American Academy of Pediatrics Takes on Food Insecurity

More than 15 million children live in homes that struggle with hunger.  With this comes lifelong health struggles, chronic diseases and increased health care costs that many times could have been prevented with adequate nutrition.

Recognizing this, the American Academy of Pediatrics announced at their conference last week a new and significant food insecurity policy statement, "Promoting Food Security for All Children." 

In short, the statement calls on pediatricians to play an active and central role in identifying food insecure kids and ensuring that they and their families are connected to critical community resources (think SNAP, WIC, food banks and other assistance programs).  The statement also calls on pediatricians to advocate for federal and local policies that support healthy food access for all children and their families.

This is important for so many reasons.  Perhaps most importantly, though, it acknowledges the critical role health care providers should play in short- and long-term nutritional screening, assessments and needs, and simultaneously and inextricably links food and medicine.  For far too long, the health care community and the food/nutrition community have been disconnected; even today, doctors fall far short of the nutrition training needed to adequately understand and dispense dietary advice.  So even just the act of screening children for food insecurity and for those who are food insecure, connecting them to services, will be invaluable.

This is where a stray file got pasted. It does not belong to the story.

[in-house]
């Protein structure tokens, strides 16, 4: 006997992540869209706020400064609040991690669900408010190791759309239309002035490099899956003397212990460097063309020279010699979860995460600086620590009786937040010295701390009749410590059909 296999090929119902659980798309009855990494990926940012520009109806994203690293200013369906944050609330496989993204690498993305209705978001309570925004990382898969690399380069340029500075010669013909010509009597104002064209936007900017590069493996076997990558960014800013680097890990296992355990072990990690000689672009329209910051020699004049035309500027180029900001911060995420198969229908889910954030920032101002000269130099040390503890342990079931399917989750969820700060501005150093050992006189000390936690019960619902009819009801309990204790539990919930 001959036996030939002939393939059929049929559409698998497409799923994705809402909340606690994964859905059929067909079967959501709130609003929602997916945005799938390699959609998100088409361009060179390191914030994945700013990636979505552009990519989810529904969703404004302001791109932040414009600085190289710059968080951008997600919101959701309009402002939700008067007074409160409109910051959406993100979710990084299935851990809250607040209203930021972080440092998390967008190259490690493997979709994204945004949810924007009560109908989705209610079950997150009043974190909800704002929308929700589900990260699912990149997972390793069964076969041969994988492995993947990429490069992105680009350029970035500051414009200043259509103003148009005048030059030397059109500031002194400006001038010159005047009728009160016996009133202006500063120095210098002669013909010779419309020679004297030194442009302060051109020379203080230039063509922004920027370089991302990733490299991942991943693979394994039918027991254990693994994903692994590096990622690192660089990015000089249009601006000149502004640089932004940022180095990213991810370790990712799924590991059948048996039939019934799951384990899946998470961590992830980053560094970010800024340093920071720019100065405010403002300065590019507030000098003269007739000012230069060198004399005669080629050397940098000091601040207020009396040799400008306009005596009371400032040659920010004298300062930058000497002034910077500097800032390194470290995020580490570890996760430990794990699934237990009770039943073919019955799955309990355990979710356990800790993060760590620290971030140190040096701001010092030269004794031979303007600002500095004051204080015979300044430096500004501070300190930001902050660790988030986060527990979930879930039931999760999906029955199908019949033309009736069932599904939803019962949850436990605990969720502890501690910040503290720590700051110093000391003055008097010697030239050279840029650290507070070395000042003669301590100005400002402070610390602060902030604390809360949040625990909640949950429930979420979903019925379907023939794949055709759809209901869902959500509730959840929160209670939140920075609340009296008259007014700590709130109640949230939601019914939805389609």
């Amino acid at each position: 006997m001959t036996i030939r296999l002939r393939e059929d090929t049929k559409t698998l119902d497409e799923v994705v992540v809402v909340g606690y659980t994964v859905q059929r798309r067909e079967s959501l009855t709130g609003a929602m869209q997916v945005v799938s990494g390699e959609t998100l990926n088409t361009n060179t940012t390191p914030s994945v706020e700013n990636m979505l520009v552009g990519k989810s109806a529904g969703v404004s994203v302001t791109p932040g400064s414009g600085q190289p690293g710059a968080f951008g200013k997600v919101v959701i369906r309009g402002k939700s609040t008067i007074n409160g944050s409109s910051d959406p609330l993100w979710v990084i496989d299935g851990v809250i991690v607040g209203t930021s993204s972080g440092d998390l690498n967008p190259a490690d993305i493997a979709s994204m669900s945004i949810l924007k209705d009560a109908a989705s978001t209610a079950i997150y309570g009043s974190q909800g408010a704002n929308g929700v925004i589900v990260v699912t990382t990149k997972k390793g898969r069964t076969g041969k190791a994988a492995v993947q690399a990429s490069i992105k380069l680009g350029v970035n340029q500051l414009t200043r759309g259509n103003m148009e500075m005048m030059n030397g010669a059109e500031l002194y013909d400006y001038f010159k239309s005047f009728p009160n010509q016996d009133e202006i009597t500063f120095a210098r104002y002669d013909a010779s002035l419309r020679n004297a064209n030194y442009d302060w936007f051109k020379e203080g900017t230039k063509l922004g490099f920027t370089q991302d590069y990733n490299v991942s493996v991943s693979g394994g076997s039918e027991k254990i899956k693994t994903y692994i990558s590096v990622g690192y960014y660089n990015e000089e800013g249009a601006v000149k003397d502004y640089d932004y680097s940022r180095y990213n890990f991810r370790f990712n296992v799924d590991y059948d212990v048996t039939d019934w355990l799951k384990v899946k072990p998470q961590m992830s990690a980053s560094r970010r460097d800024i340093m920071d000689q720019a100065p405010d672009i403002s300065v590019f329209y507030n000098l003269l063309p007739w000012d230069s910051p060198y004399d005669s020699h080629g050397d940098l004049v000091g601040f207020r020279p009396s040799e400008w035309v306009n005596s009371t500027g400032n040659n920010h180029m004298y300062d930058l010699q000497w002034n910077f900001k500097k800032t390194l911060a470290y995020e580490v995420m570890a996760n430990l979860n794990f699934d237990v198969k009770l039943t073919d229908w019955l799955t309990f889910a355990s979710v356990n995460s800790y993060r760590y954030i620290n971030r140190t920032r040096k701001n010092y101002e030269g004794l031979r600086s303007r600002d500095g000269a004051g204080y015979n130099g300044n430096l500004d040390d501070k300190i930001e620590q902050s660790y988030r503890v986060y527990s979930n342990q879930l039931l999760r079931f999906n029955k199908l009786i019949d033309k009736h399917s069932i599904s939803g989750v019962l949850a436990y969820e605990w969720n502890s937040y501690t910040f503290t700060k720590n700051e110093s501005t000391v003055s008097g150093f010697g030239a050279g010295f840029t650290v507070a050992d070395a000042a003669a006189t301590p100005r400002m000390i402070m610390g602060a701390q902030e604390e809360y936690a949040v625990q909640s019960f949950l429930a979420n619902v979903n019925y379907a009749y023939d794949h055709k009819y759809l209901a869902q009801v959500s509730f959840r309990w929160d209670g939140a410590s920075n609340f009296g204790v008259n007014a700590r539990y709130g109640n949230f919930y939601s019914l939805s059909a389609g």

The AAP press release breaks down why we should care:

  • Children who live in households that are food insecure, even at the lowest levels, get sick more often, recover more slowly from illness, have poorer overall health and are hospitalized more frequently;
  • Children and adolescents affected by food insecurity are more likely to be iron deficient, and preadolescent boys dealing with hunger issues have lower bone density. Early childhood malnutrition also is tied to conditions such as diabetes and cardiovascular disease later in life.
  • Lack of adequate healthy food can impair a child's ability to concentrate and perform well in school and is linked to higher levels of behavioral and emotional problems from preschool through adolescence.

As a membership organization of 64,000 primary care pediatricians, pediatric medical sub-specialists and pediatric surgical specialists, the AAP carries some significant heft when it comes to pediatric recommendations.  Let's hope these docs institute this statement and become true advocates for so many kids that deserve far better.